Aluminium gains as LME stocks drop to record low, China eases Covid curbs

Subramani Ra Mancombu | | Updated on: May 17, 2022
Fitch Solutions said it forecasts aluminium prices to average at $3,000 a tonne this year as the market is expected to stabilise in the second half of the year

Fitch Solutions said it forecasts aluminium prices to average at $3,000 a tonne this year as the market is expected to stabilise in the second half of the year

Prices rise over 3 per cent in the last two trading sessions

Aluminium prices have gained over three per cent in the past two sessions on the London Metal Exchange (LME) after shedding nearly 35 per cent from the record high of $4,073.50 a tonne on March 4 this year.

ING Think, the financial and economic analysis wing of Dutch multinational financial services firm ING, said the metal has gained primarily after stocks dropped to a record low of 2.6 lakh tonnes.

Chinese officials announcing the gradual reopening of regions such as Shanghai from the Covid lockdown has also spurred the metal higher. 

Russia sanctions

On Monday, three-month contracts for aluminium ended at $2,842 from $2,742 on May 12, while spot rates were quoted at $2,791 a tonne. Prices of the metal zoomed following sanctions on Russia and security issues at the Black Sea. 

The white metal, used in a variety of industries starting from cans and kitchen utensils to automotive to aeroplane parts, had been rising since the beginning of the Chinese economic recovery from Covid-19 in the second half of 2020. Last year’s severe power crunch in China further boosted aluminium as smelters curbed production. 

The drop in LME “on warrant” stocks to a record low reflected a tightness in the non-Chinese market, ING Think said.

Zero-Covid strategy

US research agency Fitch Solutions Country Risk and Industrial Research (FSCRIR), a Fitch unit, said aluminium, which had rallied smartly in the first quarter this year following the Russia-Ukraine conflict and concerns over supplies, had dropped to pre-conflict levels in view of the Chinese Covid lockdowns and weakening demand. 

China’s zero-Covid strategy and resulting strict lockdowns severely impacted aluminium supply chains, first causing uncertainty around supply from lockdowns in producing regions, and subsequently impacting demand from end-use sectors countrywide that are impacted by lockdowns, Fitch said.

Fitch Solutions said it forecasts aluminium prices to average at $3,000 a tonne this year as the market is expected to stabilise in the second half of the year.  Prices are expected to drop further and average at $2,800 next year. 

Chinese supply exceeds demand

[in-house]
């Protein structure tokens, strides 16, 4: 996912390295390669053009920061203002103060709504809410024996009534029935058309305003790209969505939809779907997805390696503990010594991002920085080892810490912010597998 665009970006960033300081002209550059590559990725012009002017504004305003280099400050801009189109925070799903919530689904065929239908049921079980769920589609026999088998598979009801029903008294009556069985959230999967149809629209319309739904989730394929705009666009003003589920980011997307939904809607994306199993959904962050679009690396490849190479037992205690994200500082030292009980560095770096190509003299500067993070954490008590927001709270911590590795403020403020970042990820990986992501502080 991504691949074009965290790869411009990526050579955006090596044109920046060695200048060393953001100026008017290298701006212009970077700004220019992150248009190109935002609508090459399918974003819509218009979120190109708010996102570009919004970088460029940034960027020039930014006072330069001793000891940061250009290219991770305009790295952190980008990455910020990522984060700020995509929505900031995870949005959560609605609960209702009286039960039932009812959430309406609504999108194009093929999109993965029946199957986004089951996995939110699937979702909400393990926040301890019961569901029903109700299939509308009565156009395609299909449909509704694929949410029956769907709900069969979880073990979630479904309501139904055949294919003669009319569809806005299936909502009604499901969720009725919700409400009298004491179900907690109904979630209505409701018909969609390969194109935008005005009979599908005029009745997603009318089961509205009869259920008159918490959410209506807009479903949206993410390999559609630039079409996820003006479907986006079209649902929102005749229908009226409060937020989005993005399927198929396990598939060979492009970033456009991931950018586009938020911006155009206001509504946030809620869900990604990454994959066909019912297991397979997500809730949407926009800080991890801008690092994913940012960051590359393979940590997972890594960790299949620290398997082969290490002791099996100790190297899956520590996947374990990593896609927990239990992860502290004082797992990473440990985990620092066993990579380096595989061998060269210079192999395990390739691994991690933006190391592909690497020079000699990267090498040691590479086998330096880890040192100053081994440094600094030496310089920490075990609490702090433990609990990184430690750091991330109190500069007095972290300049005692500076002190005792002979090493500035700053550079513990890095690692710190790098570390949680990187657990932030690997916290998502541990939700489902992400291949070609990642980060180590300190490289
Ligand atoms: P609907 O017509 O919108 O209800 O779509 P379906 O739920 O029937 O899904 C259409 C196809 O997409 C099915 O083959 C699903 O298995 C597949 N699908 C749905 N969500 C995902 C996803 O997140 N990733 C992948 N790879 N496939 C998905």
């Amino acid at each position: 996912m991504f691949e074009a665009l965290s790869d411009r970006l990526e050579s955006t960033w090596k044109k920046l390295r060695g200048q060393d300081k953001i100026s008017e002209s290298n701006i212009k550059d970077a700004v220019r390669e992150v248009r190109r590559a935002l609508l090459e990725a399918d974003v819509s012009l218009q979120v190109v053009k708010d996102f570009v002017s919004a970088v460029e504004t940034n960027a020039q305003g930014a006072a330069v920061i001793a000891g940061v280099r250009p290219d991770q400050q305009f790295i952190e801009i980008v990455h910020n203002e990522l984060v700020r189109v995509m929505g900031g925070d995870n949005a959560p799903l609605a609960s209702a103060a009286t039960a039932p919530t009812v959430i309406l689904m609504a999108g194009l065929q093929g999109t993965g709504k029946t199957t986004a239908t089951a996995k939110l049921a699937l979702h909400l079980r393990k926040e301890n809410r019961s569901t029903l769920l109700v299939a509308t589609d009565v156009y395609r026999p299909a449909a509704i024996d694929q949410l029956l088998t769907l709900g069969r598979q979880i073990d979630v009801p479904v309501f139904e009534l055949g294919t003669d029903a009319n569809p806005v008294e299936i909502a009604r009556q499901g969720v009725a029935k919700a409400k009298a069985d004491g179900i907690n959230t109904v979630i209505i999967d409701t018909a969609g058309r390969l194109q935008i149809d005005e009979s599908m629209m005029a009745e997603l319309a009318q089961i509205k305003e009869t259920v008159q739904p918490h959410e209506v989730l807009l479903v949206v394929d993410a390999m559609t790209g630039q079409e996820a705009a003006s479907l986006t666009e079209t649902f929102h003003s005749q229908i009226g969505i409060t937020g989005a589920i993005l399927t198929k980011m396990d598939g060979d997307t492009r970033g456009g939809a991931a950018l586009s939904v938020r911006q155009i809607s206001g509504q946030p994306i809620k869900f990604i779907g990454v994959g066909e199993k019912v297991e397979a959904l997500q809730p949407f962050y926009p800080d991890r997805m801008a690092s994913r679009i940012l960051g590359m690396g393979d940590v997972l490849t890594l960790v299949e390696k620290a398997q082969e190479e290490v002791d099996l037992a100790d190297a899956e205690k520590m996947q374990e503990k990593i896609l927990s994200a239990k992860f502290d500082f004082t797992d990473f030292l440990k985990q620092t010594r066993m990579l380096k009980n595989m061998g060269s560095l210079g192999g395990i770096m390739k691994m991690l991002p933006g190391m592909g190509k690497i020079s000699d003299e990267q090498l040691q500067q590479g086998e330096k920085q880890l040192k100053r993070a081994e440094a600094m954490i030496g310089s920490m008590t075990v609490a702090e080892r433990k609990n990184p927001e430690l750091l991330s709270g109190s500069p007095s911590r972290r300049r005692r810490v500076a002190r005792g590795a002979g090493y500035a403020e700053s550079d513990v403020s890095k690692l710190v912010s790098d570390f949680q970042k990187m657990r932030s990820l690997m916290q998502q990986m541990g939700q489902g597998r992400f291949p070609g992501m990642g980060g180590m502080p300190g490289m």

ING Think said Chinese supply growth has begun to exceed demand. It pointed to China’s latest data showing primary aluminium production rising to 3.36 million tonnes in April, up a tad 0.3 per cent year-on-year. But demand has been soft due to Covid lockdowns in China. 

The Dutch multinational firm’s financial and economic analysis wing said aluminium production had recovered faster than expected. It also pointed out the data showing Chinese exports of primary aluminium and aluminium products at 5.97 lakh tonnes, outstripping 1.97 lakh tonnes of imports. 

“China’s primary aluminium production has recovered from the lows seen in the second half of last year after being hit by a double whammy of dual-control measures and a power crunch,” ING Think said.  

Fitch Solutions said it continues to see downside risks to its 4.5 per cent Chinese growth forecast for this year but it expects Chinese demand to “eventually pick up” in the second half. It would help prices to stabilise. 

Fiscal policies to continue

The Chinese lockdowns restricted supply. With China being the world’s largest producer of aluminium, it would eventually drive prices to a balance in the coming months. 

“Additionally, we continue to expect Chinese authorities to maintain loose fiscal and monetary policies throughout the year in 2022, in order to stimulate economic activity and growth, which should help to boost demand for aluminium,” Fitch Solutions said. 

The US research agency said the aluminium market was sensitive to any supply issue outside of China, given the historically low stocks of the metal. LME stocks on warrant have fallen to 3.75 lakh tonnes in May, a 21-year low. 

Growing market tightness

“Any disruption to supply could cause stocks to fall lower still, especially with demand set to pick up. This growing market tightness will mean that supply issues, or anticipated supply issues (from an escalation in Russian sanctions for instance), will have an outsized impact on prices,” it said.

Shanghai Metal Market News said as more Chinese units resume production after the pandemic, aluminium prices have gained to over 20,000 yuan ($2,960) a tonne. 

Analysts said with Shanghai set to return to normal life from June 1, aluminium could gain on hopes of demand growth. 

Published on May 17, 2022
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